Anthony O’Reilly (email@example.com) is a founder of O’Reilly Advisors LLC in Newton, Massachusetts, USA.
Ethical decision-making sounds like a simple thing; perhaps we think we inherently understand what is ethical and what is not, and so we don’t need a framework. Or perhaps the organization proclaims basic ethical standards and considers the work done.
These approaches ignore two important factors: Ethics statements are typically nothing more than table stakes for being in business, and any framework for ethical decision-making needs to be specifically helpful to people facing challenging, real-life situations. We need to think more deeply if we’re serious about helping guide behavior.
Here is how a global systemically important bank adopted a framework for ethical decision-making to strengthen client relationships.
Balancing principles and rules
Like many other financial services companies, the bank had no shortage of rules. Codified in more than 1,000 policies, standards, and procedures that were developed over time were rules written for everyone, from broker-dealers to administrative staff. These rules only grew as technologies and service offerings expanded and regulation evolved, and sometimes different jurisdictions developed rules in parallel, forcing the bank to think about whether it should adopt separate rules for each location. As a result, rules simply proliferated, creating an urgent need for a new approach.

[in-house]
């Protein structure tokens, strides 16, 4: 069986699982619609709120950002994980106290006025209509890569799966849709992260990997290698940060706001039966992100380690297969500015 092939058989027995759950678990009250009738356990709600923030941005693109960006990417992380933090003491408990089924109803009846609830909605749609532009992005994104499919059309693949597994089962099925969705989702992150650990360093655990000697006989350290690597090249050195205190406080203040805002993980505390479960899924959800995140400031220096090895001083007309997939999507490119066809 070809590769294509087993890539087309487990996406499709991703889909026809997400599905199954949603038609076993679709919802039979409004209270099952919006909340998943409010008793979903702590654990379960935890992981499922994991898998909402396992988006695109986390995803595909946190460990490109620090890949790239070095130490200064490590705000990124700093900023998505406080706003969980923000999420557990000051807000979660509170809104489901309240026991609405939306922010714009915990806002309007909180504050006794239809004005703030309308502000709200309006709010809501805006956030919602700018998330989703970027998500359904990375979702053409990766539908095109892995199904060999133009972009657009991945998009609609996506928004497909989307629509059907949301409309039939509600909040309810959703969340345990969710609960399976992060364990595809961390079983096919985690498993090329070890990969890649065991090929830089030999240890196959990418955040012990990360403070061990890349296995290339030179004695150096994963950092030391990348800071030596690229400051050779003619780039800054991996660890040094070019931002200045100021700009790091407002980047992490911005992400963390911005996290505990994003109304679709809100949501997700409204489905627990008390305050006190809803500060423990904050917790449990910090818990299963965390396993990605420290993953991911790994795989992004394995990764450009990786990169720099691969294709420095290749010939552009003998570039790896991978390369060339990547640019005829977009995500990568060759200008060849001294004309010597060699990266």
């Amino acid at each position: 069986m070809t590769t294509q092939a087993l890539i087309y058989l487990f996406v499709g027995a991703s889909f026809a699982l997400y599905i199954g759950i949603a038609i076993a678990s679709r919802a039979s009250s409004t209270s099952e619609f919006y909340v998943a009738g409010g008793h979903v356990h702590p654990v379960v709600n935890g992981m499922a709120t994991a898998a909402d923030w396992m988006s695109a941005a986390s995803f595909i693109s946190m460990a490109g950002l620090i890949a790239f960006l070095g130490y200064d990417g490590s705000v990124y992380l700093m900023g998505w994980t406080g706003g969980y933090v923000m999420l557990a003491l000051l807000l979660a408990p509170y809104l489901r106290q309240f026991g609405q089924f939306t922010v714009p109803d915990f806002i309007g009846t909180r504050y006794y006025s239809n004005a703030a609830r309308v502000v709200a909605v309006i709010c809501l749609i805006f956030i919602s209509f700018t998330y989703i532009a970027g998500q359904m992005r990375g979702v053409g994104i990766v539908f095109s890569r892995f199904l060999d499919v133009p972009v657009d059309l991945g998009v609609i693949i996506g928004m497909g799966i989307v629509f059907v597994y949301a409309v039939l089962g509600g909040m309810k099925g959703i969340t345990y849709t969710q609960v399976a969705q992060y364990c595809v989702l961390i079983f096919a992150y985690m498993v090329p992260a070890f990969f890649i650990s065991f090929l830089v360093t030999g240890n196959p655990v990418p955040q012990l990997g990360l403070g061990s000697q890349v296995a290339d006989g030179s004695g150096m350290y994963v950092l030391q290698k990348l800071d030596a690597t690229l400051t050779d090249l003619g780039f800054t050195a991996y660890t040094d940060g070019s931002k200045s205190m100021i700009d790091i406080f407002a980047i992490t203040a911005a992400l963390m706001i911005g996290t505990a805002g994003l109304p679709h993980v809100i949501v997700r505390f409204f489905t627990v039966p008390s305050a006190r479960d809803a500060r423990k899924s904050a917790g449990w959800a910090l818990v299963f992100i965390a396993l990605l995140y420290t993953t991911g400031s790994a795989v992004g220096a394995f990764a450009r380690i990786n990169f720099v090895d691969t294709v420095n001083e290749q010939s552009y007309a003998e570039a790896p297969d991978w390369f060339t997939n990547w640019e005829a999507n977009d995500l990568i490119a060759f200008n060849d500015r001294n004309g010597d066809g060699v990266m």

Creating a chief ethics officer role was an important moment in the bank’s approach because it brought a different perspective to the table. Compliance was focused on making sure rules were in place to meet all the regulatory requirements, which was itself an extensive task, given the breadth of topics covered by regulation. Legal, on the other hand, ensured that comprehensive sets of rules were clearly available to employees, not least because it would be important to demonstrate this in the event of having to defend the organization.
To these perspectives, the ethics office added the view that a principles-based ethical decision framework was essential. This framework would not displace the goals that were important to compliance and legal but would help managers in situations where several options were acceptable within the rules but choosing one option over another could lead to a very different ethical outcome. Additionally, the framework would provide a useful guide for employees facing a situation not clearly covered by the rules; this was increasingly important as new situations arose much faster than the rule-making process. Together, legal, compliance, and ethics agreed to add a set of principles to the rule book.